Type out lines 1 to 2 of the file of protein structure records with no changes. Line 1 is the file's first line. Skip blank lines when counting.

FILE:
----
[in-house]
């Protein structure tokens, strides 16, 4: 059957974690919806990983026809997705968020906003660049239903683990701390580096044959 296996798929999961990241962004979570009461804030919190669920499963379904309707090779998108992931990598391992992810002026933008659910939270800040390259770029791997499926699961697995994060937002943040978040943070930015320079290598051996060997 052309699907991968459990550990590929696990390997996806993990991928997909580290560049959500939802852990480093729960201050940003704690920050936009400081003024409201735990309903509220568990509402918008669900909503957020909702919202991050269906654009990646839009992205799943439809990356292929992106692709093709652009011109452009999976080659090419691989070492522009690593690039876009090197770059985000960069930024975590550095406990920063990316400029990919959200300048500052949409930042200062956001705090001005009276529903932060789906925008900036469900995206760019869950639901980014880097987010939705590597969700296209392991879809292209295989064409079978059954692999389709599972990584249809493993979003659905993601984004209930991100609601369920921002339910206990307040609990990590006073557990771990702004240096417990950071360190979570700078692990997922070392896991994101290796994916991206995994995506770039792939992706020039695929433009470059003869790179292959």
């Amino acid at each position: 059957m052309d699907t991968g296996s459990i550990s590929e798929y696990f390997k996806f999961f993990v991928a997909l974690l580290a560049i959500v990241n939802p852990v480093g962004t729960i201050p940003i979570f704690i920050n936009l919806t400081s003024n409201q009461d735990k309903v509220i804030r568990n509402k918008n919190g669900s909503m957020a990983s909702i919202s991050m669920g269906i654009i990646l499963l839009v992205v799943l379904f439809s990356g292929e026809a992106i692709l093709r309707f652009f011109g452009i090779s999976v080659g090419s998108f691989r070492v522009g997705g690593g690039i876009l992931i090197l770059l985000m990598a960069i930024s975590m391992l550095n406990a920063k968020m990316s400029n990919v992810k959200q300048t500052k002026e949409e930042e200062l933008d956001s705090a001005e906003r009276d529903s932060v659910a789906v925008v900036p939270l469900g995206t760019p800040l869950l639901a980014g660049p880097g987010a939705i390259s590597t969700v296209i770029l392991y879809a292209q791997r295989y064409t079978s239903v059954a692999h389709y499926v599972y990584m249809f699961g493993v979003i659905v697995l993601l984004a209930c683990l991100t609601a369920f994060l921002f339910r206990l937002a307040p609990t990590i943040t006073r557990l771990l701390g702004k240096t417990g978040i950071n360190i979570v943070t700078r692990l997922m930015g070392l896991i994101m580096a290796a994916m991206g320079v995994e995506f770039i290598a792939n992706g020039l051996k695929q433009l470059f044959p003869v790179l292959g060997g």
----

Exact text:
[in-house]
């Protein structure tokens, strides 16, 4: 059957974690919806990983026809997705968020906003660049239903683990701390580096044959 296996798929999961990241962004979570009461804030919190669920499963379904309707090779998108992931990598391992992810002026933008659910939270800040390259770029791997499926699961697995994060937002943040978040943070930015320079290598051996060997 052309699907991968459990550990590929696990390997996806993990991928997909580290560049959500939802852990480093729960201050940003704690920050936009400081003024409201735990309903509220568990509402918008669900909503957020909702919202991050269906654009990646839009992205799943439809990356292929992106692709093709652009011109452009999976080659090419691989070492522009690593690039876009090197770059985000960069930024975590550095406990920063990316400029990919959200300048500052949409930042200062956001705090001005009276529903932060789906925008900036469900995206760019869950639901980014880097987010939705590597969700296209392991879809292209295989064409079978059954692999389709599972990584249809493993979003659905993601984004209930991100609601369920921002339910206990307040609990990590006073557990771990702004240096417990950071360190979570700078692990997922070392896991994101290796994916991206995994995506770039792939992706020039695929433009470059003869790179292959």